Brain and red heart mental health

What mental health training do managers need?

It’s Mental Health Awareness Week from 13-19 May, which is a good opportunity to assess how aware and competent managers are in your workplace.

Addressing mental health issues in the workplace requires a comprehensive approach that includes promoting awareness, reducing stigma, providing access to mental health resources and support, and creating a supportive work environment that prioritises employee wellbeing. Employers can implement strategies such as employee assistance programs (EAPs), mental health training for managers, flexible work arrangements, and promoting work-life balance to support employees' mental health and create a healthier workplace culture.

Managers play a crucial role in supporting the mental health and wellbeing of their employees. Providing managers with appropriate training equips them with the knowledge and skills needed to recognise signs of mental health issues, offer support, and create a supportive work environment. Here are some key areas of mental health training that managers should receive:

Understanding mental health
Training should cover the basics of common mental health conditions, their symptoms, prevalence, and impact on individuals and the workplace. This helps managers recognise signs of mental health issues in their team members and understand the importance of mental health support in the workplace.

Stigma reduction
Managers should learn about the stigma surrounding mental health and its impact on employees seeking help. Training should focus on reducing stigma and promoting an open and supportive culture where employees feel comfortable discussing their mental health concerns.

Effective communication skills
Managers should be trained in active listening, empathy, and effective communication techniques to engage with employees who may be experiencing mental health challenges. This includes providing a safe space for employees to share their concerns and offering non-judgmental support.

Recognising signs of distress
Managers should be able to recognise signs of distress or changes in behaviour that may indicate a decline in mental health, such as decreased productivity, increased absenteeism, mood changes, or withdrawal from social interactions.

Responding appropriately
Training should cover how to respond appropriately to employees who disclose mental health concerns, including offering support, providing resources, and facilitating access to professional help. Managers should also be aware of confidentiality and privacy considerations when dealing with sensitive information.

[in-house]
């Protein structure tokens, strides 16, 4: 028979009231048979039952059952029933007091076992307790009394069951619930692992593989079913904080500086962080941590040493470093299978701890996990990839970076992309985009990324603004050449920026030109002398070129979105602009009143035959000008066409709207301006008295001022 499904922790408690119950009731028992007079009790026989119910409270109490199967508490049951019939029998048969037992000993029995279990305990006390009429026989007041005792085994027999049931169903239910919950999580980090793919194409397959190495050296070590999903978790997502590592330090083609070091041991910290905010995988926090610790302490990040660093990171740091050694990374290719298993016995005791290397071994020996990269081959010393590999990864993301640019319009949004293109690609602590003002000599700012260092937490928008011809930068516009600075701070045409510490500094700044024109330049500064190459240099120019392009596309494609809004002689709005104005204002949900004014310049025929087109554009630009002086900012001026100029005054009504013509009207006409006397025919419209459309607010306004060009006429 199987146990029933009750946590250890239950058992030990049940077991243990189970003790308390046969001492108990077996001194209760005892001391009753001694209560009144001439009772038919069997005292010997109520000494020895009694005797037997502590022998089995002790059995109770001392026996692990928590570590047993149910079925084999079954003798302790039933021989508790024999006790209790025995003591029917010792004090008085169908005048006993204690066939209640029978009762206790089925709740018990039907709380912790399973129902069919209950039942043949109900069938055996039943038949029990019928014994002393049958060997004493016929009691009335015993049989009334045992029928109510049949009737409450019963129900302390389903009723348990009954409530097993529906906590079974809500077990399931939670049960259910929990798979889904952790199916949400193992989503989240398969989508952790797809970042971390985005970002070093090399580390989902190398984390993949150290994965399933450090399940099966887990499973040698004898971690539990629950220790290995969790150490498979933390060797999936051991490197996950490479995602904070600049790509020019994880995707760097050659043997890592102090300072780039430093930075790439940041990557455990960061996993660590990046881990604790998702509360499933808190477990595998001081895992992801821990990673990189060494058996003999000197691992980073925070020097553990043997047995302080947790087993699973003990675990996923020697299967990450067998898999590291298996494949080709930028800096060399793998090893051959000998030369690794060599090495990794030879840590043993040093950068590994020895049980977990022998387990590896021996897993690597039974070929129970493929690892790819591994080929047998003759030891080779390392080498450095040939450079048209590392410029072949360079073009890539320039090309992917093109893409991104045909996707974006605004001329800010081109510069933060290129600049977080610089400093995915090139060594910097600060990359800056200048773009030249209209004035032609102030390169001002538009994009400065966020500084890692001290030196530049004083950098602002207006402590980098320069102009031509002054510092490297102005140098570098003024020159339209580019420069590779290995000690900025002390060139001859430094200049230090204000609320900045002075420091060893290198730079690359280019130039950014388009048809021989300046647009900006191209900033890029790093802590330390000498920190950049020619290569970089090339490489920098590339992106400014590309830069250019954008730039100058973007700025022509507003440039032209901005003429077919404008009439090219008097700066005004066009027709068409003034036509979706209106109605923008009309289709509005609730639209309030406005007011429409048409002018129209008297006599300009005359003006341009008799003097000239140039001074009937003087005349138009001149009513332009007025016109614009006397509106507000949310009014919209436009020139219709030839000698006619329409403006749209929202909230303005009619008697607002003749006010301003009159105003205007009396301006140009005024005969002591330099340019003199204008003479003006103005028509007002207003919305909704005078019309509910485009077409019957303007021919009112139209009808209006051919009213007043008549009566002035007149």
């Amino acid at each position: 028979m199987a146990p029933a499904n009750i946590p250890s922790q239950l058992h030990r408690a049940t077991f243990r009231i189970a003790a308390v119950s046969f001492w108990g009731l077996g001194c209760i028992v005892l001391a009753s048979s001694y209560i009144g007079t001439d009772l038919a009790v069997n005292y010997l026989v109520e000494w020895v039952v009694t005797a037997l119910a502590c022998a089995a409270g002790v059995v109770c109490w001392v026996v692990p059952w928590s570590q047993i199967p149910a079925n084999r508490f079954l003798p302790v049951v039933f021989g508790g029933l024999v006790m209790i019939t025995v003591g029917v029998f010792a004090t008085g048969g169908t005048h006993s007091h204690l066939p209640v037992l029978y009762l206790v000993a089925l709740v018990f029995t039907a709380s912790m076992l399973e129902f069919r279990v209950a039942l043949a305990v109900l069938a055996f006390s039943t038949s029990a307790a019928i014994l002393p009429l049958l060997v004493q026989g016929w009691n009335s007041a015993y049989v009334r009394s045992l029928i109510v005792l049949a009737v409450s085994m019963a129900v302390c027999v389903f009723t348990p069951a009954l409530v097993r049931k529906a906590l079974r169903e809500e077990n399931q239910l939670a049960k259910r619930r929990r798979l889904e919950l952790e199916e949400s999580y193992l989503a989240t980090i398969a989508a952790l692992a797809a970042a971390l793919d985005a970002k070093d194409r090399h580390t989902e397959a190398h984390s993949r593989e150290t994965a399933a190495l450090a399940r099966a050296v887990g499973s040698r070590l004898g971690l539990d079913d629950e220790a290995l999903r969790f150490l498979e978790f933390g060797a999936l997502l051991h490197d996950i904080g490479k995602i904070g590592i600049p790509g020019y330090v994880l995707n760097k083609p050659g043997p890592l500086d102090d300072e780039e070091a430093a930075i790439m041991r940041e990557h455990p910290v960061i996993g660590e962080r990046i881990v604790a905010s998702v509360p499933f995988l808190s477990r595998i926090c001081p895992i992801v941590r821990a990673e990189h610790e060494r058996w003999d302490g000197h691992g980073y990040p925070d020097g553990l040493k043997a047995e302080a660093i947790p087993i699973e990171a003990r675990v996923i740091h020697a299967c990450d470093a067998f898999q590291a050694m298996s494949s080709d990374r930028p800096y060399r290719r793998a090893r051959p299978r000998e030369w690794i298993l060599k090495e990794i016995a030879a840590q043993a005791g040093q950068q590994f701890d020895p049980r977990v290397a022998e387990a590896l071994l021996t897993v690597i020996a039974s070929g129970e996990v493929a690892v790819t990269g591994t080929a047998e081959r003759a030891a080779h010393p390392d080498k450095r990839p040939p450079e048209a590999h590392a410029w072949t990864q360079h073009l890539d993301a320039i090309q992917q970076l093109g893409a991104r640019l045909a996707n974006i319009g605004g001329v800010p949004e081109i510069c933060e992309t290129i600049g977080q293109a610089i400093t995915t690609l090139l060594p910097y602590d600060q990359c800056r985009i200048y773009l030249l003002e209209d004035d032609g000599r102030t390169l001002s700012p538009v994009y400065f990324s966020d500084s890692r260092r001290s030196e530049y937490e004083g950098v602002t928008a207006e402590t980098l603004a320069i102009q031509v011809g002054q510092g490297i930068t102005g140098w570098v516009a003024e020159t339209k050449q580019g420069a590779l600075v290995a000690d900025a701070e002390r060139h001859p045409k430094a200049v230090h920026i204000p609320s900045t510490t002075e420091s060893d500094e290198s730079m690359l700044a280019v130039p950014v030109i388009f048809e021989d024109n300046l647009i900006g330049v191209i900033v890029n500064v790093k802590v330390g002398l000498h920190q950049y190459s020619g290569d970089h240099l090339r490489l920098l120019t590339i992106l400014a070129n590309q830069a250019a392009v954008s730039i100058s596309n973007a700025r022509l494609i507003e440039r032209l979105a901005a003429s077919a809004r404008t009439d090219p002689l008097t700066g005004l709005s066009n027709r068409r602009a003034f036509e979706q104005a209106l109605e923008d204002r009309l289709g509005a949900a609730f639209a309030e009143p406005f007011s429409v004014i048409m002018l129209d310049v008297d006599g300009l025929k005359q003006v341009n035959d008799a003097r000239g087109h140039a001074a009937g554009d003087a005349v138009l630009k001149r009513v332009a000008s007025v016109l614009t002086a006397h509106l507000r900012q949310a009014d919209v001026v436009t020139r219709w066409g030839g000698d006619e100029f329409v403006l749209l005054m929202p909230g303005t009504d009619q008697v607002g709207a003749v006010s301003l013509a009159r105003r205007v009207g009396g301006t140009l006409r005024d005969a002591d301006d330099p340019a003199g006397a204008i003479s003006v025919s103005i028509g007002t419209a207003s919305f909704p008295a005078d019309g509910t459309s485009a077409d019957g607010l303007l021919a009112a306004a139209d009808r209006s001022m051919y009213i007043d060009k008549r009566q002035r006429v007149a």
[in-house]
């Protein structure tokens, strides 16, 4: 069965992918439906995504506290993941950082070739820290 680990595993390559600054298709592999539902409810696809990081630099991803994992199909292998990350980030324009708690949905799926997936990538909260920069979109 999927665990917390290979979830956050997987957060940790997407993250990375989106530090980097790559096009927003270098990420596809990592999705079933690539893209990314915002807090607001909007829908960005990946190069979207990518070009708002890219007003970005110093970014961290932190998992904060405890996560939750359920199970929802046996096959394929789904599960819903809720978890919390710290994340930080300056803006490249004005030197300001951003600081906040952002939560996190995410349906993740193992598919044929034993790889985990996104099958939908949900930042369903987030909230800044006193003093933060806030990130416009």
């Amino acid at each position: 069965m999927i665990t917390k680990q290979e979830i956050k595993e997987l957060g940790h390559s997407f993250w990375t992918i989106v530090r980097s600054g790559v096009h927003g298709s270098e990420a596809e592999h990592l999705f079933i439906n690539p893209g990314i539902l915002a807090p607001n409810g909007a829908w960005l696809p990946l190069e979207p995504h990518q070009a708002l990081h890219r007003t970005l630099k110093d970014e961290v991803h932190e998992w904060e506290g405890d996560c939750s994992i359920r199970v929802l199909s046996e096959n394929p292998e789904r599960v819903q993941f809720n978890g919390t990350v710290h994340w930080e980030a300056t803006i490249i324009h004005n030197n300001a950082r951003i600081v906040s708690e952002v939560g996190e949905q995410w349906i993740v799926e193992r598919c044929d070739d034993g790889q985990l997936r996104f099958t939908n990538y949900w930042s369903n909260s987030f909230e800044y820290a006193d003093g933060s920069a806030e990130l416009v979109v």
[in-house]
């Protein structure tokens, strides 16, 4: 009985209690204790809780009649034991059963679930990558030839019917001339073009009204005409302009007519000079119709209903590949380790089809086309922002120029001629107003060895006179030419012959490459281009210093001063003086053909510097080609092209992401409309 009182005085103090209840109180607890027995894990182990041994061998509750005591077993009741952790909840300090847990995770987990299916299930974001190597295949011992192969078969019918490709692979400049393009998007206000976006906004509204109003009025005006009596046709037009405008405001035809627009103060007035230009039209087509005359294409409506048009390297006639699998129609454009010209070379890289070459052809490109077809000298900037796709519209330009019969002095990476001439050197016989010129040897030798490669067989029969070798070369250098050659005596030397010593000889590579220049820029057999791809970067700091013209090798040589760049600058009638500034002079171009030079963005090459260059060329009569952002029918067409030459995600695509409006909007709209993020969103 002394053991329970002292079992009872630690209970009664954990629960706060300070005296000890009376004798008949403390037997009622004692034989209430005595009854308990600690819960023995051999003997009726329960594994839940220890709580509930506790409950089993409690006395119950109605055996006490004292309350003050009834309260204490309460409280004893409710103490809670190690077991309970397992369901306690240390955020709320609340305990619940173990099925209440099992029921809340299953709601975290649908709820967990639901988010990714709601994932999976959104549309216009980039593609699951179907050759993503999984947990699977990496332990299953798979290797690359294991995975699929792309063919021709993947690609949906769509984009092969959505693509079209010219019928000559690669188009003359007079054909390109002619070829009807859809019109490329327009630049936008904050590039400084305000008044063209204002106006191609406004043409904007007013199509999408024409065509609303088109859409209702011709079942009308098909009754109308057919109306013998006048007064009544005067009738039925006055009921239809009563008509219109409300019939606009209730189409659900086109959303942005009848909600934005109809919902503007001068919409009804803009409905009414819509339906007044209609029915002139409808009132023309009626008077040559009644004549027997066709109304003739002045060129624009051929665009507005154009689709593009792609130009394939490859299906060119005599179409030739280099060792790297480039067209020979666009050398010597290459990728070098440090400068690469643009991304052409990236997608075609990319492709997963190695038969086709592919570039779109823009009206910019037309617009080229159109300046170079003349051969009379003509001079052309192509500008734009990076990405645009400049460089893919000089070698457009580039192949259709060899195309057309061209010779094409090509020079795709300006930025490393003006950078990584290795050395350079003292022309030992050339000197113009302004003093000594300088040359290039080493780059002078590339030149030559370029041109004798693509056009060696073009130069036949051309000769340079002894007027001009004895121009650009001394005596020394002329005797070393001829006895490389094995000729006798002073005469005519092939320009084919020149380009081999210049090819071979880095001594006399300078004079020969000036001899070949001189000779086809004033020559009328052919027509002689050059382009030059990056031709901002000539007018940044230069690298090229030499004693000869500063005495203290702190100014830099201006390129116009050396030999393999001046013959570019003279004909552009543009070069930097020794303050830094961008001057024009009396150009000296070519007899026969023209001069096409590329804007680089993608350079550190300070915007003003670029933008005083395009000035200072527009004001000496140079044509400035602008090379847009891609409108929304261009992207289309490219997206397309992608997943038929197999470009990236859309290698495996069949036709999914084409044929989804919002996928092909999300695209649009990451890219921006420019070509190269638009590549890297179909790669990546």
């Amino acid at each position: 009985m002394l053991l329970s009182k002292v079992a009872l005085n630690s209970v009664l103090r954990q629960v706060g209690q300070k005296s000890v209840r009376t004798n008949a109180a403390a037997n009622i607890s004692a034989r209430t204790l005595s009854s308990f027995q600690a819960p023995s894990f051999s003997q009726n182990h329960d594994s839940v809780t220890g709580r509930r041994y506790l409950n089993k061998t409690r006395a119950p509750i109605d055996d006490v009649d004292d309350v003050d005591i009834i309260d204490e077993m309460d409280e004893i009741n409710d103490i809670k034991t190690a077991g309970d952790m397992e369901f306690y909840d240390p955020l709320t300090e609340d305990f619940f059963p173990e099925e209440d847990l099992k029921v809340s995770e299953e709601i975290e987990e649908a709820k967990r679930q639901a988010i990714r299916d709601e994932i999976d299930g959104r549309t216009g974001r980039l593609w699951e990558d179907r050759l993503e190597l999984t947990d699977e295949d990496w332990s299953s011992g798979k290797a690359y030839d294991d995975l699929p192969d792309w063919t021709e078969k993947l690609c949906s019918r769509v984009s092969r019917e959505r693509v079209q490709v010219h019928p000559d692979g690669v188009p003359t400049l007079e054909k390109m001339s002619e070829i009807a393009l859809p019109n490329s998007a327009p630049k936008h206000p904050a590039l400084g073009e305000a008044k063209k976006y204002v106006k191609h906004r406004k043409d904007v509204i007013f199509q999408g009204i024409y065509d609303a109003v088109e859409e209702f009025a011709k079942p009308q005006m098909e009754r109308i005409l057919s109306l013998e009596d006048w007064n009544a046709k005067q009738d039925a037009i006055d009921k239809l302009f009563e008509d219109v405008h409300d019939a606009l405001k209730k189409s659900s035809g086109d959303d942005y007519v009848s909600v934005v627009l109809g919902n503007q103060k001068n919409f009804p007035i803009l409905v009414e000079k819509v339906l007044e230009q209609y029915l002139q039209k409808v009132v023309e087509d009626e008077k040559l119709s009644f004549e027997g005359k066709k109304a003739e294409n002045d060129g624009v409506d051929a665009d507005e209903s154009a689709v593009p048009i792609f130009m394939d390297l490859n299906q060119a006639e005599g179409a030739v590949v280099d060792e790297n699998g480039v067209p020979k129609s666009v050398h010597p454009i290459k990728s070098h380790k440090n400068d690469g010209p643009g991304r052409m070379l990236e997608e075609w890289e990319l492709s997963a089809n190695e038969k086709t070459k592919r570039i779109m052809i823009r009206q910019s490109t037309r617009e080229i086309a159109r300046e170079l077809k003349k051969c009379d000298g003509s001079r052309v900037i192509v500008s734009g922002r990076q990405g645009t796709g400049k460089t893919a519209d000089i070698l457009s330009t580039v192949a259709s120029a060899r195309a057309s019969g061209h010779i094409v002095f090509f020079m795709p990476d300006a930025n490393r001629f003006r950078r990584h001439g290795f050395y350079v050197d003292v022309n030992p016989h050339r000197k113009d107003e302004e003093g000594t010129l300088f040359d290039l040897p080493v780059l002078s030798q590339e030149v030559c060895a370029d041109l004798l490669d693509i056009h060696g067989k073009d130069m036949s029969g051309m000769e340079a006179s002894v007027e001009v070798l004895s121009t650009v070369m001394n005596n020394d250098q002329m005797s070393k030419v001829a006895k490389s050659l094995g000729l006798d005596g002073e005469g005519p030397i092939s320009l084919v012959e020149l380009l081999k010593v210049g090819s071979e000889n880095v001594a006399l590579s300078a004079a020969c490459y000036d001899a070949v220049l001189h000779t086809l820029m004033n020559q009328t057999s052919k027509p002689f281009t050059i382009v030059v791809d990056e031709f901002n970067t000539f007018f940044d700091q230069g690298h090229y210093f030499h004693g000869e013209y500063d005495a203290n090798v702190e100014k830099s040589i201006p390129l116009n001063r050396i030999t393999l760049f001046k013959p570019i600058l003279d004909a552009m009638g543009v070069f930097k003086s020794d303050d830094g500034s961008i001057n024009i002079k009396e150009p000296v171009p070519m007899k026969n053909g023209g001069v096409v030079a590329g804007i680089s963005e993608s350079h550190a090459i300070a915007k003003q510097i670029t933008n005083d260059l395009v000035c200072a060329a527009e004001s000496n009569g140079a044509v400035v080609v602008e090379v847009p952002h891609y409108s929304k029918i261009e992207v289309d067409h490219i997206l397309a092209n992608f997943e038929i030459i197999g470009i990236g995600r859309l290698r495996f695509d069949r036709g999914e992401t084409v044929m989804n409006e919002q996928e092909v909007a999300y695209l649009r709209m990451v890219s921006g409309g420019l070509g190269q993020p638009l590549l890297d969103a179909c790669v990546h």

Promoting work-life balance
Managers should understand the importance of work-life balance in maintaining good mental health and be able to support employees in achieving a healthy balance between work and personal life. This may involve encouraging employees to take breaks, use their vacation time, and avoid excessive overtime.

Crisis management and referral procedures
Managers should be familiar with crisis management protocols and know how to respond in emergencies involving mental health crises, such as suicidal ideation or severe distress. They should also be aware of available mental health resources and referral pathways for employees needing professional support.

Self-care for managers
Lastly, training should emphasise the importance of self-care for managers themselves. Supporting employees' mental health can be emotionally demanding, so managers need to prioritise their own wellbeing to effectively support others.

By providing comprehensive mental health training for managers, organisations can create a supportive work environment where employees feel valued, understood, and empowered to prioritise their mental health. This, in turn, can lead to increased productivity, morale, and retention.

The IOSH Managing Occupational Health and Wellbeing course, brought to you by International Workplace, is a course for supervisors and people managers, exploring the many benefits a well-thought-through and well-planned health and wellbeing programme can bring to the workplace.

This one-day course gives supervisors and managers the tools they need to implement an effective health and wellbeing programme and measure their efforts in the workplace.

International Workplace has also published a series of free downloadable guides around occupational health and wellbeing, including:

Mental Health in the Workplace: A Line Manager’s Guide  

Wellbeing in the Workplace: A Line Manager’s Guide 

Stress in the Workplace: A Line Manager’s Guide